Environmental and climatic changes have a disproportionate impact on countries affected by conflict.

We focus on building resilience to the interconnected challenges of climate change, poverty and conflict.

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Environmental and climatic changes have a disproportionate impact on countries affected by conflict, interacting with factors such as poverty, political instability and social tensions.

We focus on building resilience to the interconnected challenges of climate change, poverty and conflict. We help to establish, promote and sustain peaceful communities that are able to withstand shocks and respond to change. We improve understanding of climate and security risks in vulnerable regions. We also advise local, national and international decision-makers involved in climate change, development and peacebuilding.

Our work is important because environmental and climatic changes, as well as poorly planned and uncoordinated attempts to adapt to their effects, could set back development and jeopardise the chance of sustainable peace.


Communities around the world are already experiencing more extreme weather conditions, changes to agricultural cycles, longer dry seasons and rising sea levels. This is contributing to different patterns of migration, competition for natural resources and food insecurity – trends which look set to increase over time.

Environmental and climatic changes are affecting and exacerbating the complex burdens that developing countries have to face. Their impact is felt the most by the poorest and most vulnerable in society, particularly in fragile and conflict-affected states. Here, the disruption caused by these changes combines with issues such as poor infrastructure, fragile institutions and the effects of recent armed conflict or social unrest, to create a double-headed threat to peace and stability.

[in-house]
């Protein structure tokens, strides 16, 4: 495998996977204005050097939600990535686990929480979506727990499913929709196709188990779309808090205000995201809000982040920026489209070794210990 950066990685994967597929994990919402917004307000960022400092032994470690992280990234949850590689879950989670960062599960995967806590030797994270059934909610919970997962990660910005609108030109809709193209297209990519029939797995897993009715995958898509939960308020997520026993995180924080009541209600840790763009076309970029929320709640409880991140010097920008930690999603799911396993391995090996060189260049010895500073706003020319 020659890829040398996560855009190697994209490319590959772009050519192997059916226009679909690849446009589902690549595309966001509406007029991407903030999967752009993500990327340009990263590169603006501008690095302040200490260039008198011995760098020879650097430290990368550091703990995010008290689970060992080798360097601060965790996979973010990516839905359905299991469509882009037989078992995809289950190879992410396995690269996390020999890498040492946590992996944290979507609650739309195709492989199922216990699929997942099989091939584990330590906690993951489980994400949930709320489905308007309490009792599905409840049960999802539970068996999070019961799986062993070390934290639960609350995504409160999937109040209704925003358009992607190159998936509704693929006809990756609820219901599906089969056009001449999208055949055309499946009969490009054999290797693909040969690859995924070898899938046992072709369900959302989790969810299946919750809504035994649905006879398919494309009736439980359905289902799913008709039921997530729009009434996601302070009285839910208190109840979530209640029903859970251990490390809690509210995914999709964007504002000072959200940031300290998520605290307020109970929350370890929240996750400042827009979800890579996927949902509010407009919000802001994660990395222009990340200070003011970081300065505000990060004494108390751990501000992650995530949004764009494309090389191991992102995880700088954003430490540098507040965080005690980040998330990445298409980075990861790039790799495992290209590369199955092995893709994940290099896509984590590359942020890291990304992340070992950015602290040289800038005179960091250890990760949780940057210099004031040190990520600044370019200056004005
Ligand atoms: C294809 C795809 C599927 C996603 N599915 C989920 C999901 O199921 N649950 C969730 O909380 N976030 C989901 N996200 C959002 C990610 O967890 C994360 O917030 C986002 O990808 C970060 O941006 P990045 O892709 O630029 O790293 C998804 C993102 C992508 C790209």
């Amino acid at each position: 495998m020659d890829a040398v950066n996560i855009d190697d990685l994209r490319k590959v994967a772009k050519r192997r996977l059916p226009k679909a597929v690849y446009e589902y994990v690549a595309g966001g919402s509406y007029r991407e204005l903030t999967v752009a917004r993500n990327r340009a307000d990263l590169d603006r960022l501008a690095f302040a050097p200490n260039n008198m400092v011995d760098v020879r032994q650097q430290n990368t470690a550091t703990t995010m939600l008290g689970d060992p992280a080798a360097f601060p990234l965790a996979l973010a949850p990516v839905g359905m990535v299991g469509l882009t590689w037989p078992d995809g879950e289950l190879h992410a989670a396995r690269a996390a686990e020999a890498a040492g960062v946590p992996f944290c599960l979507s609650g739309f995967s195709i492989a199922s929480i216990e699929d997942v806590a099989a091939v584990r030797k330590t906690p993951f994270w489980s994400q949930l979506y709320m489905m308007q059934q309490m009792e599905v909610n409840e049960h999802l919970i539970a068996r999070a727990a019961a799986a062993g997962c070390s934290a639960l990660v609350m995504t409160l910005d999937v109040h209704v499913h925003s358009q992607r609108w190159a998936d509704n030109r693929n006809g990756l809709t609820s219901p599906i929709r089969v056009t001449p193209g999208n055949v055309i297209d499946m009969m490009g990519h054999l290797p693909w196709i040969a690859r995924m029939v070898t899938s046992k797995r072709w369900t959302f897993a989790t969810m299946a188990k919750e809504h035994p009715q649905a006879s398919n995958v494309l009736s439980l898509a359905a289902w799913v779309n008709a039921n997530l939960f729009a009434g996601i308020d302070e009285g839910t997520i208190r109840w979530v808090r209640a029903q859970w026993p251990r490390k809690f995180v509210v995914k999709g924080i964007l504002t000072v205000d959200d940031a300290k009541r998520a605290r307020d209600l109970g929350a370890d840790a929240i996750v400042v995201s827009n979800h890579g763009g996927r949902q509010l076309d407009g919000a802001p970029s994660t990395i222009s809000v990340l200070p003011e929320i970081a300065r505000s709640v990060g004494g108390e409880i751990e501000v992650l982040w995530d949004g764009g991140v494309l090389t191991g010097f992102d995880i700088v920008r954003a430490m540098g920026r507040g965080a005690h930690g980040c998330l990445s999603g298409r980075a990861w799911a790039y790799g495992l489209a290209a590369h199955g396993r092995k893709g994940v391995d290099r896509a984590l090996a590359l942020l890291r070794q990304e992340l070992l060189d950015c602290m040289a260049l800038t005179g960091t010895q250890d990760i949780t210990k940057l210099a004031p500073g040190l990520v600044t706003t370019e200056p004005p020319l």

Effective responses to this threat are hampered by gaps in knowledge about the social, political and security impact of such change and a lack of understanding on how to strengthen resilience to these risks and challenges. There is also weak capacity among governments and international institutions to address these issues.

The inequitable governance of natural resources can also be a major cause of unrest and conflict. Mistrust and conflict between states, government departments and local communities are a major barrier to more effective and equitable natural resource governance. Greater public participation and consultation, as well as fair allocation of resources, are vital for promoting more peaceful management of natural resources.

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Forests can help make war or peace

This blog post was originally published by the Thomson Reuters Foundation. It is written by Janani Vivekananda and Janpeter Schilling. Globally, around 1.6 billion people depend on forests for food, water, fuel, shelter and income. Some 80 percent of the world’s terrestrial biodiversity is found in forests. At the same time, forests absorb and store significant amounts of carbon dioxide, a key greenhouse gas driving climate change.